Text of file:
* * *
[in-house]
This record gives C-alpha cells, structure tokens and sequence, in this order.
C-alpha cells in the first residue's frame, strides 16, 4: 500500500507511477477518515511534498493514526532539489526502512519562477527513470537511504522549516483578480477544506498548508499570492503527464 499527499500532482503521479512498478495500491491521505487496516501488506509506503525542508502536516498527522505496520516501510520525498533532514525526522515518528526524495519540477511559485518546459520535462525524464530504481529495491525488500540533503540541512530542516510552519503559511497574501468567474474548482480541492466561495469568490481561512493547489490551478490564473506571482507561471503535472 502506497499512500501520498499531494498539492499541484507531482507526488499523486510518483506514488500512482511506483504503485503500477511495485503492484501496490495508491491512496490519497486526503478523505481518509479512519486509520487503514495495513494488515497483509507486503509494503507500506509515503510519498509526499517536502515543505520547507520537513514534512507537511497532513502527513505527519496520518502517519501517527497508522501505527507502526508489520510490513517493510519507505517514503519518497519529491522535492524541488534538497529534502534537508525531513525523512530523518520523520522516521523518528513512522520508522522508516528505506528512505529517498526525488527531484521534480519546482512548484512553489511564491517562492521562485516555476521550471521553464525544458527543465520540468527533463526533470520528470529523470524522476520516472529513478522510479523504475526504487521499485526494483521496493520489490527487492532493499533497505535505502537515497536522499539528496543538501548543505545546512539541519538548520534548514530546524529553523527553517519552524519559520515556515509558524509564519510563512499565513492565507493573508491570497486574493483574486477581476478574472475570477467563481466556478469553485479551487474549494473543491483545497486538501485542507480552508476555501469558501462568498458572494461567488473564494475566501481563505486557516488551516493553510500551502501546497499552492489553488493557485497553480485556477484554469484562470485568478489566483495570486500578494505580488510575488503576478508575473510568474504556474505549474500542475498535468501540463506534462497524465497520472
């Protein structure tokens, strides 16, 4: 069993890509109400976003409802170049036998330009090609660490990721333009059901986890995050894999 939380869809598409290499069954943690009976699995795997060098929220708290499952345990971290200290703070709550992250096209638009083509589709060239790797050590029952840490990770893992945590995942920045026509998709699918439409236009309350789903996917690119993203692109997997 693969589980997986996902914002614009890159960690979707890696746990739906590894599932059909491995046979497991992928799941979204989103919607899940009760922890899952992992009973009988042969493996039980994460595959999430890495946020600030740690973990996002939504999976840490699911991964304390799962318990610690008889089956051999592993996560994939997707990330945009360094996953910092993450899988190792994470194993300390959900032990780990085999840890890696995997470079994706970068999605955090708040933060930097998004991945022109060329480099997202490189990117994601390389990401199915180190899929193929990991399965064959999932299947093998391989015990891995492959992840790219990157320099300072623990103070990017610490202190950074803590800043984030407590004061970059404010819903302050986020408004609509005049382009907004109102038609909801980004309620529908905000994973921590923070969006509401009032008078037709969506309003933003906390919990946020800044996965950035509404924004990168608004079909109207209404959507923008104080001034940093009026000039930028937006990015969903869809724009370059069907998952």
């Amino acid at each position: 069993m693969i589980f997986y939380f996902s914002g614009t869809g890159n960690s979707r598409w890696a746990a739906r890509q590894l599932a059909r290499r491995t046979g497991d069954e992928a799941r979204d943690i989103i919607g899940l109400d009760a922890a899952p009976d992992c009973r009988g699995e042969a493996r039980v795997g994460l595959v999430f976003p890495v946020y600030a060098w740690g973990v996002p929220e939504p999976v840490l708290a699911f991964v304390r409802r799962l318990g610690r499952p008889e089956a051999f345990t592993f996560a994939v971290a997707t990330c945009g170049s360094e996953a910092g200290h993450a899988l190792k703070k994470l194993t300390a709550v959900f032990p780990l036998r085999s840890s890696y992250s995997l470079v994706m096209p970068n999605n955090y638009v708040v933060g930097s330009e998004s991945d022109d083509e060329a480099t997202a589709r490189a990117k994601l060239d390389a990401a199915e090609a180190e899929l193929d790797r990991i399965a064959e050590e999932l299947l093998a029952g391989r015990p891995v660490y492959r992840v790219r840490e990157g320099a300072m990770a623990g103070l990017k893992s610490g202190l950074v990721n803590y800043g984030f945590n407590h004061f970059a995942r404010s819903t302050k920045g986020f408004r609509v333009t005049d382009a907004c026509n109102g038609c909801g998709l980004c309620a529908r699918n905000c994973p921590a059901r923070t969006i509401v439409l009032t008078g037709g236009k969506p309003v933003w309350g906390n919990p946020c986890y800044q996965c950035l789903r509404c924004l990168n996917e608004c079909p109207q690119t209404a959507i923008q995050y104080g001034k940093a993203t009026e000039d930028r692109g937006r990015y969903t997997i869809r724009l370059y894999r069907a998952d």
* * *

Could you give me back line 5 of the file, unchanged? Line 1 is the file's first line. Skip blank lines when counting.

């Amino acid at each position: 069993m693969i589980f997986y939380f996902s914002g614009t869809g890159n960690s979707r598409w890696a746990a739906r890509q590894l599932a059909r290499r491995t046979g497991d069954e992928a799941r979204d943690i989103i919607g899940l109400d009760a922890a899952p009976d992992c009973r009988g699995e042969a493996r039980v795997g994460l595959v999430f976003p890495v946020y600030a060098w740690g973990v996002p929220e939504p999976v840490l708290a699911f991964v304390r409802r799962l318990g610690r499952p008889e089956a051999f345990t592993f996560a994939v971290a997707t990330c945009g170049s360094e996953a910092g200290h993450a899988l190792k703070k994470l194993t300390a709550v959900f032990p780990l036998r085999s840890s890696y992250s995997l470079v994706m096209p970068n999605n955090y638009v708040v933060g930097s330009e998004s991945d022109d083509e060329a480099t997202a589709r490189a990117k994601l060239d390389a990401a199915e090609a180190e899929l193929d790797r990991i399965a064959e050590e999932l299947l093998a029952g391989r015990p891995v660490y492959r992840v790219r840490e990157g320099a300072m990770a623990g103070l990017k893992s610490g202190l950074v990721n803590y800043g984030f945590n407590h004061f970059a995942r404010s819903t302050k920045g986020f408004r609509v333009t005049d382009a907004c026509n109102g038609c909801g998709l980004c309620a529908r699918n905000c994973p921590a059901r923070t969006i509401v439409l009032t008078g037709g236009k969506p309003v933003w309350g906390n919990p946020c986890y800044q996965c950035l789903r509404c924004l990168n996917e608004c079909p109207q690119t209404a959507i923008q995050y104080g001034k940093a993203t009026e000039d930028r692109g937006r990015y969903t997997i869809r724009l370059y894999r069907a998952d």